Some have a custom to read Shir Ha-shirim (the Song of Songs) upon completing the Hagada, as it alludes to the love between God and Israel.
Though we have fulfilled our obligation to tell the story of the Exodus by reading the Hagada, there is a mitzva to continue embellishing the story and telling of the miracles and wonders that God did for our ancestors throughout the night of the 15th, until one is overcome with sleep. This mitzva includes studying the laws of Pesaḥ (SA 481:2; Gevurot Hashem ch. 2), but it does not include “pilpul” (talmudic casuistry) (Derashot Ḥatam Sofer p. 265).
It is best not to prolong the recitation of the portion of the Hagada that precedes the meal, because we want the children and all of the participants to remain alert until after the fourth cup. It stands to reason that when the Sages said that it is praiseworthy to prolong the telling of the story of the Exodus, it refers to the rest of the night, after the Seder is over.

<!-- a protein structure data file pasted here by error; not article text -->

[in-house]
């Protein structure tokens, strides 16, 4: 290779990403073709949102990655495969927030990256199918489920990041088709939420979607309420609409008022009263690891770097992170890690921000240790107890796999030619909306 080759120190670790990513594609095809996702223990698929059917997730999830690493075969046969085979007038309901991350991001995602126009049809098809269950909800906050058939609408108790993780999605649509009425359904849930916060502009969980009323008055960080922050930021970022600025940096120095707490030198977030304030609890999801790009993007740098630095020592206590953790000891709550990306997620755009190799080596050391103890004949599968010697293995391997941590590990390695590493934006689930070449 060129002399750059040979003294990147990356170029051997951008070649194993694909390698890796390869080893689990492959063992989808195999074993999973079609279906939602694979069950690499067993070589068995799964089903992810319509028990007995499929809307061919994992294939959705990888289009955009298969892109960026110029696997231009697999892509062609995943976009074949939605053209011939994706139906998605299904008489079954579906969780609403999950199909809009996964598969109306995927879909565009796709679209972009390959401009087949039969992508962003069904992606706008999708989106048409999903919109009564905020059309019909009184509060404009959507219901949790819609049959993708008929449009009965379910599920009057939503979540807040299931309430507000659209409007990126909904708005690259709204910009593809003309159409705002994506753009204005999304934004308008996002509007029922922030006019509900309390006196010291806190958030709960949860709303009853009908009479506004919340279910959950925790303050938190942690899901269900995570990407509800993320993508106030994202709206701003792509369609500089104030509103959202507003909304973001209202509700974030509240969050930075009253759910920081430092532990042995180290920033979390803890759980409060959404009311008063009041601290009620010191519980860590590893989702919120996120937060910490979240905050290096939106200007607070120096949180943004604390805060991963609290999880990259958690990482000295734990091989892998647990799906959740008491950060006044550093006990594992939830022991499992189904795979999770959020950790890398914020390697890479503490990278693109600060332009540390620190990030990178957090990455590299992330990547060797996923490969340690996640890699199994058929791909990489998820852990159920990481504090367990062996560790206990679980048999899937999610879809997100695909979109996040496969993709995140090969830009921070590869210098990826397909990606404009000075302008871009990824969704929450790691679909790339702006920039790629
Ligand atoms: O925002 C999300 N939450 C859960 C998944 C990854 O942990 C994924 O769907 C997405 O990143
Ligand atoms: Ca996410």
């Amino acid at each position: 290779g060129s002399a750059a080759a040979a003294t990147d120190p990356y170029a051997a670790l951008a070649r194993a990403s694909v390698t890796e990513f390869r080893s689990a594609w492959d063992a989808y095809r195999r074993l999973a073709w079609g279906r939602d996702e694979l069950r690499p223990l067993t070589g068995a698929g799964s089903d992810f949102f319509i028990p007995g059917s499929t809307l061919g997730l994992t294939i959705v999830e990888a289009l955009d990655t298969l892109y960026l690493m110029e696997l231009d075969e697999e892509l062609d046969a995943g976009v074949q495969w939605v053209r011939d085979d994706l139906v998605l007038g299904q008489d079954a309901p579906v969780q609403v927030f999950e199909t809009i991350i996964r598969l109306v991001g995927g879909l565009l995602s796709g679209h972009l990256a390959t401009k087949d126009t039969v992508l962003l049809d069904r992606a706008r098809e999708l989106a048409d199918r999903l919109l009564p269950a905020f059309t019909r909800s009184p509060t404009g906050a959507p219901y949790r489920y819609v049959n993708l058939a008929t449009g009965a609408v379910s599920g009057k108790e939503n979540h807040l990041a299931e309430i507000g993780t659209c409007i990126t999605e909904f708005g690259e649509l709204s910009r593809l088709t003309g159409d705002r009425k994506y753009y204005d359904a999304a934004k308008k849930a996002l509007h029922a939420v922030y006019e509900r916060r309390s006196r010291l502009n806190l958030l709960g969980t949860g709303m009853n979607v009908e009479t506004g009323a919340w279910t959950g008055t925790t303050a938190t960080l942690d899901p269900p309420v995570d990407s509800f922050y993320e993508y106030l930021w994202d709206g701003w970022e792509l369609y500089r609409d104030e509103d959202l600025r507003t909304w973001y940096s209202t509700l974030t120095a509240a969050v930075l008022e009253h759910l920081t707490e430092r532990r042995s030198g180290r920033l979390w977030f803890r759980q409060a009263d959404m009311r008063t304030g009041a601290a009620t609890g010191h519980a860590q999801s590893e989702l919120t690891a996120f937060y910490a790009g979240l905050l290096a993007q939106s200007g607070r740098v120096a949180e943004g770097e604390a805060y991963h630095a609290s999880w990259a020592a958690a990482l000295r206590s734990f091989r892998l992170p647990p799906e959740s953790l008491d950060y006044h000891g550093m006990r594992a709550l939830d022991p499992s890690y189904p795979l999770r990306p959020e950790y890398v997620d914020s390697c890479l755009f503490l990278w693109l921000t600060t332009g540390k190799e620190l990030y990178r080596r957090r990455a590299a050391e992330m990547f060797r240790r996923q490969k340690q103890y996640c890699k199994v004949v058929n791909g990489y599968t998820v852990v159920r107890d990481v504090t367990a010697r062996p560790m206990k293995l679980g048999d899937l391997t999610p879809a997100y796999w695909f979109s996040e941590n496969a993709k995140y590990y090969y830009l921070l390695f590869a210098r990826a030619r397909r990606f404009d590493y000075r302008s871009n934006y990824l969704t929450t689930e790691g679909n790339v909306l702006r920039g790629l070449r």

If one fears that by staying up late he will be unable to pray Shaḥarit properly, he should nonetheless make and effort to continue relating the story of the Exodus until after midnight (Sidur Yaavetz; Kaf Ha-ḥayim 481:11).
Before going to sleep on Pesaḥ night, it is customary to recite Shema and the berakha of Ha-mapil, but not to read the other verses that are read on all other nights. These verses are recited as a protective remedy against harmful forces, but this night is safeguarded against such forces and opportune for redemption (Rema 481:2; and see Ben Ish Ḥai, Tzav 38).
May it be God’s will that just as we have merited to study the halakhot of the Seder, so may we merit to fulfill them.